5. Just wondering if anyone had a recommended best practice for page file size and settings for Windows Server 2012. Does the old 1.5 X installed memory rule still apply? A quick Google found this: http://social.technet.microsoft.com/wiki/contents/articles/13383.best-practices-for-page-file-and-minimum-drive-size-for-os-partition-on-windows-servers.aspx What is everyone out there using for their page file settings? Thanks!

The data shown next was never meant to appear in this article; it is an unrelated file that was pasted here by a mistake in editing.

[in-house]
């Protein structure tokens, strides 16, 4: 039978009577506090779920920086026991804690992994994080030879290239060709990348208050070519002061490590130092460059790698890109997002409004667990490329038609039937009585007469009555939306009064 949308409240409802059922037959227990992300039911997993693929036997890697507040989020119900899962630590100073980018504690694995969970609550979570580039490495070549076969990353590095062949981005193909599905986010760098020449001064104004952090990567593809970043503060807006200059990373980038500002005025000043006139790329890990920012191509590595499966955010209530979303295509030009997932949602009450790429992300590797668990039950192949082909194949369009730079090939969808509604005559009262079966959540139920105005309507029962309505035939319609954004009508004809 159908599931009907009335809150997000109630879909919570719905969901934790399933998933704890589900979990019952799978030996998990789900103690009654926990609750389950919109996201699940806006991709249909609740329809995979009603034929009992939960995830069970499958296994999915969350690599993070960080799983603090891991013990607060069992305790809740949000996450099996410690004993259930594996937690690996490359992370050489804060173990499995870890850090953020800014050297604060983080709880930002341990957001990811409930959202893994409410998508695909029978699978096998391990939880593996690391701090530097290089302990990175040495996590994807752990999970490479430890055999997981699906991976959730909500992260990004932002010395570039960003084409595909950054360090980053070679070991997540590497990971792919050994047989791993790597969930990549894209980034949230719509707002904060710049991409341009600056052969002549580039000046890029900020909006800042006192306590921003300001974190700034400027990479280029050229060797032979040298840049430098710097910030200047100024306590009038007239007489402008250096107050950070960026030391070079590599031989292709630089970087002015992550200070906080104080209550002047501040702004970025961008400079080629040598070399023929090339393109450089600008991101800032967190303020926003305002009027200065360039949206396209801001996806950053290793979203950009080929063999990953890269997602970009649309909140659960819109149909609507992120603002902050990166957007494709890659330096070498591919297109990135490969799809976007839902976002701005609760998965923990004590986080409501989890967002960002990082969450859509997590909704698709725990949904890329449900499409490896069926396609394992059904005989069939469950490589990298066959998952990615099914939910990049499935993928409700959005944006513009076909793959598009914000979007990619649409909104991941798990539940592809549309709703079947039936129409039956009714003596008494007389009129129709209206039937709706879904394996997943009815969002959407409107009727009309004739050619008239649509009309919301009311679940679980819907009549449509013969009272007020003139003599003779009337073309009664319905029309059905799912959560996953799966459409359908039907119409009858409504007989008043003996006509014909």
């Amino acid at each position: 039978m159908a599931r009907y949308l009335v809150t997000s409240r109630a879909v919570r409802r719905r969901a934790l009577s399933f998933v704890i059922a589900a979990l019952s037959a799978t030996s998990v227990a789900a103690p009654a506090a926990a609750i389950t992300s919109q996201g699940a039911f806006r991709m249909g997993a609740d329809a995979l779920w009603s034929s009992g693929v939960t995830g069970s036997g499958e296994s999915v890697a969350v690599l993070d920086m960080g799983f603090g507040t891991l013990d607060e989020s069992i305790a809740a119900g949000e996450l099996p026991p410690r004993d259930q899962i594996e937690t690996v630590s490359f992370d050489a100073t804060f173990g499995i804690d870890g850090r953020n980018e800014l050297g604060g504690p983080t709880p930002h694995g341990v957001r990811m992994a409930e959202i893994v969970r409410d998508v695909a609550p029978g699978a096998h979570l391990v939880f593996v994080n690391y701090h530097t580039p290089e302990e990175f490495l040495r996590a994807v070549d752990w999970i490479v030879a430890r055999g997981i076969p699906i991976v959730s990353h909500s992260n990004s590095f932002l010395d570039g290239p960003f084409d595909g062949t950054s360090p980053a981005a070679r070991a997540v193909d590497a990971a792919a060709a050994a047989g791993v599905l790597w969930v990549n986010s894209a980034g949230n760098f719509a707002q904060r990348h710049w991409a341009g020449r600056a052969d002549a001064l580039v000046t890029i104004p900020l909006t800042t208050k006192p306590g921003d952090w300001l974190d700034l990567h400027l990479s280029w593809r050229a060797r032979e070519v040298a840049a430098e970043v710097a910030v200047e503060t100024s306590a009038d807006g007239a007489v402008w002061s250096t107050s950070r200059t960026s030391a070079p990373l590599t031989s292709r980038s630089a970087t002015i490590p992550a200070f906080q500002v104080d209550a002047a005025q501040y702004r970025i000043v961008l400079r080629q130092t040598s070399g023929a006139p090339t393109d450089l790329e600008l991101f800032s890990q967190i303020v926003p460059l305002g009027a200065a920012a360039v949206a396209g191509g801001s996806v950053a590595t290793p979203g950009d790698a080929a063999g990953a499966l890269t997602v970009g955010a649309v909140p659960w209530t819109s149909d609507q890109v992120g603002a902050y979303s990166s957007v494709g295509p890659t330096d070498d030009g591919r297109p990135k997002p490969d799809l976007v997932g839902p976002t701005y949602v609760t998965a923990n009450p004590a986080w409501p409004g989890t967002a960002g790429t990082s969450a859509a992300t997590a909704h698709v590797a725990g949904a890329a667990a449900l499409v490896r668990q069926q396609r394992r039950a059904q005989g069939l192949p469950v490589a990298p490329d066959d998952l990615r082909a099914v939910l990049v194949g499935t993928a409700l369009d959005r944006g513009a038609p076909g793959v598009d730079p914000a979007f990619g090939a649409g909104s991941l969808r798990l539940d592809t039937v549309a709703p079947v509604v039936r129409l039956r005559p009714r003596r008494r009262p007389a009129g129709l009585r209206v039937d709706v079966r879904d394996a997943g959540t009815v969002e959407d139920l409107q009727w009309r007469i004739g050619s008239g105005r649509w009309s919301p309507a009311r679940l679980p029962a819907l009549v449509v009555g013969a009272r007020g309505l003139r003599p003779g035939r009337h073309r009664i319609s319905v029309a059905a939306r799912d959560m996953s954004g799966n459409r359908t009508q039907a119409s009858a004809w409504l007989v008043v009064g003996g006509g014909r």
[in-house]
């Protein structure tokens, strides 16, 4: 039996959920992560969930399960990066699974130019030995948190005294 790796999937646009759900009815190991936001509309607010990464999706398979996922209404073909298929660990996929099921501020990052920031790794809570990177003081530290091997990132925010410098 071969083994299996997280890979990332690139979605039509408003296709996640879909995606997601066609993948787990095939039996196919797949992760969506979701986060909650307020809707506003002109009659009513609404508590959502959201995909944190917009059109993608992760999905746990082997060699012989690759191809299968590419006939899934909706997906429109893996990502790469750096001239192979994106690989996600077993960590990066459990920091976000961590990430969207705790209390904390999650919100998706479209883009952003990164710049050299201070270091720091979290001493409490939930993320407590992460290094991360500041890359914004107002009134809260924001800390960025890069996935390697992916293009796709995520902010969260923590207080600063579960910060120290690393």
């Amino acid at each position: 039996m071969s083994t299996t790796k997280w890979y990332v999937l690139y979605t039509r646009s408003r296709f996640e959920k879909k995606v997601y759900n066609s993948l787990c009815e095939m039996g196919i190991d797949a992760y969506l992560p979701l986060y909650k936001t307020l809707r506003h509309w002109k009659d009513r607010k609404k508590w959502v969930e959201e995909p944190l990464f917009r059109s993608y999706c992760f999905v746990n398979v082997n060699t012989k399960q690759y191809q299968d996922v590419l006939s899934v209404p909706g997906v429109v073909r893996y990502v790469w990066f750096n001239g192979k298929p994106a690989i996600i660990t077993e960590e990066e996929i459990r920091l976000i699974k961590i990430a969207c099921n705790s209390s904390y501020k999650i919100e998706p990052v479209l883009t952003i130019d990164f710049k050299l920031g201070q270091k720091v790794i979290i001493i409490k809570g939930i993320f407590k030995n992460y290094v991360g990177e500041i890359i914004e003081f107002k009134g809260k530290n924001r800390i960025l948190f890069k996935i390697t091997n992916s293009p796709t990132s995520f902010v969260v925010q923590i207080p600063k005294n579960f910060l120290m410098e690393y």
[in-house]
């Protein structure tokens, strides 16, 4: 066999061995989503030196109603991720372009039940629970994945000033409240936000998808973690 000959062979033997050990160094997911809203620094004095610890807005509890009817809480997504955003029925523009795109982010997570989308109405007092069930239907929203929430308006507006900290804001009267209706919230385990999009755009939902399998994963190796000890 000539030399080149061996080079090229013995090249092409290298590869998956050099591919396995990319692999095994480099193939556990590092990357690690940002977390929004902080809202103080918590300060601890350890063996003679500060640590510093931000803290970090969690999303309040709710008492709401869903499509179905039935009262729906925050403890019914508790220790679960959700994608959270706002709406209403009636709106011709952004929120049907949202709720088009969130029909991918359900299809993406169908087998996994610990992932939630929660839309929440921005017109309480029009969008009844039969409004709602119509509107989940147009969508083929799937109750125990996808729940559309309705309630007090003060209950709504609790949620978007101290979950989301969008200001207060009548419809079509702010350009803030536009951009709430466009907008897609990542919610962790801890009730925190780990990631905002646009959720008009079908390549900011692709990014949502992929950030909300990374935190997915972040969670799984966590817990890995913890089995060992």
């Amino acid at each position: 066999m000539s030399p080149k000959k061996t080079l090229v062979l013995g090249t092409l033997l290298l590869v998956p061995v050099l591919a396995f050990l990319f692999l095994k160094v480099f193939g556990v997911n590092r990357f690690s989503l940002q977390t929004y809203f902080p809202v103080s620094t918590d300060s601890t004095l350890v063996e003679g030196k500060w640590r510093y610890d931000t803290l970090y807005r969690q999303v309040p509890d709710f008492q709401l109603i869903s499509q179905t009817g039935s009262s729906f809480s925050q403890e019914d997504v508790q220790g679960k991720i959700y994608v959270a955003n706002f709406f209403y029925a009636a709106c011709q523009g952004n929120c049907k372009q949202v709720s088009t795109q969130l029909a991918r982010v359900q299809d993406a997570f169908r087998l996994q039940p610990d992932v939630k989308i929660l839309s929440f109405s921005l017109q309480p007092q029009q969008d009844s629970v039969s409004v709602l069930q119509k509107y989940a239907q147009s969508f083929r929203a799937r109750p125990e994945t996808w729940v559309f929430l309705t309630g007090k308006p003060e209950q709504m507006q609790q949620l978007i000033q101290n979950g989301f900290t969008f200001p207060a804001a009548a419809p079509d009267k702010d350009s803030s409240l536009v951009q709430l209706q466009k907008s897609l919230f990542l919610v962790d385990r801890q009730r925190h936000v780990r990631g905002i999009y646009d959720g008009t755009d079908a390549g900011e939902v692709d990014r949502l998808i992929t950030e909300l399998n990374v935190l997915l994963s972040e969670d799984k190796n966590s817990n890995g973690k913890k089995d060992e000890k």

6. Install SQL Server At this point, since we will be installing SQL Server on the same server that we will be installing our System Center product, it is expected that you have the VM created, the OS is installed, the appropriate networking has been configured, and it is joined to your lab domain. To avoid a specific installation error (see the end of the Install SQL Server section), you have to install the .NET Framework 3.5. So we’re going to complete this first before we start the installation of SQL. .NET Framework Installation To install the specific version of .NET that we require (version 3.5 in this case), start by launching the Server Manager, and selecting Manager > Add Roles and Features. On the Add Roles and Features Wizard, read the information on the Before You Begin screen, and then click Next. On the Installation Type screen, select ‘Role-based or feature-based installation’, and click Next. On the Server Selection screen, since we are installing SQL on the same server as Orchestrator, ensure that it is selected, and then click Next. On the Server Roles screen, we are not installing a Role, but rather a Feature, so just click Next. On the Features screen, select .NET Framework 3.5 Features, and click Next. Since in Windows Server 2012 the .NET Framework 4.x is the main framework, the OS installation does not contain the source files for this installation. Therefore, you will need to click on the ‘Specify an alternate source path’ link at the bottom of the dialog. You will need to provide the path to where the source files are. This is found within the installation media of Windows Server 2012. If you insert a DVD or mount an ISO, specify the path to the SxS folder (i.e. D:\Sources\SxS), and then press OK. Click Install, and once it has completed, click Close. SQL Installation Start by either extracting or mounting the SQL Server ISO, and run the setup.exe. In this example, we are installing SQL Server 2012 SP1. On the main installation screen, click on the Installation link on the left pane. From the Installation screen, click the ‘New SQL Server stand-along installation or add features to an existing installation’ link. This is initiate the installation. First, the Setup Support Rules will check for any issues. As long as there isn’t any ‘Failed’ issues, click OK to continue with the installation. Next, enter your product key or select the evaluation copy to install, and press Next. Accept the License Terms and choose if you will send usage data to Microsoft, then press Next. If you have an Internet connection, the installer will check if there are any applicable updates to the installation, and will download the updates to use during the install. Click Next. The Setup will perform another Setup Support Rules check. As long as there are no Failures, you can click Next. Next is the Setup Role. For our needs, we will choose ‘SQL Server Feature Installation’, then press Next. For the Feature Selection, select the following (depending on which Service Manager component you are installing), and then press Next. SCSM Management Server: Database Engine Services Full-Text and Semantic Extractions for Search Management Tools – Complete (Optional) SCSM Warehouse Server: Database Engine Services Full-Text and Semantic Extractions for Search SQL Server Reporting Services (SSRS)Collation: SQL_Latin1_General_CP1_CI_AS SQL Server Analysis Services (SSAS)Collation: Latin1_General_100_CI_AS Management Tools – Complete (Optional) The Installation Rules will run to determine if anything will block the SQL installation. If there are no Failures, click Next. Next we will configure the instance. You can choose either to use a Default instance, or a Named instance. In this example, I will use a named instance, so as to not get this installation of SQL mixed up with any other I will have in my lab. Make your applicable choice, and click Next. The setup will check and confirm there is enough space on the drive for the installation. If everything is reported as OK, click Next. You next have to configure the server, which includes the Service Accounts and Collation. In Production, it is best practice to have a separate account for each of the services. In our lab, we will leave everything at defaults, with the exception of changing the ‘SQL Server Agent’ startup type from ‘Manual’ to ‘Automatic’. After you have completed this, don’t click Next, but rather click on the Collation tab. On the Collation tab, you will need to click the Customize button to be able to change it appropriately. On the Customize dialog, select ‘SQL collation, used for backwards compatibility’. Within the list, find ‘SQL_Latin1_General_CP1_CI_AS' and select it, then click OK. NOTE: If you are changing the Collation for SQL Server Analysis Services (SSAS), then use 'Latin1_General_100_CI_AS' Collation. You will be back on the Server Configuration dialog, click Next. On the Database Engine Configuration screen, leave the Authentication Mode at ‘Windows authentication mode’. What do have to change is to add SQL Server Administrators. Click the Add button. On the next dialog, you will need to add either the user(s) or security group(s) you want to have administrator access to SQL. At a bare minimum, add the current user account, so that you can log into SQL Server. Add the user(s)/security group(s), and click OK. You will be back on the Database Engine Configuration screen, and your accounts will now be present. In my example, I have an Active Directory Security Group I specifically created for SQL Administrators. Then click Next. You can choose to send Error Reporting information to Microsoft. Make your choice, and click Next. The setup will now re-check the configuration rules, based on the selections and information that has been supplied. If it passes, click Next. Review the information on the Ready To Install screen, and then click Install. Note: during the installation, you may encounter the following error message. This is due to not having the .NET Framework 3.5 installed prior to attempting to install SQL Server. If you encounter this, cancel the SQL server installation, and install the .NET Framework 3.5 (which is an available feature within Roles and Features). You may have to wait a while for the Installation Progress to complete. On the Complete screen, click Close. Congratulations, you now have SQL Server installed and are finally ready to install System Center Service Manager (SCSM).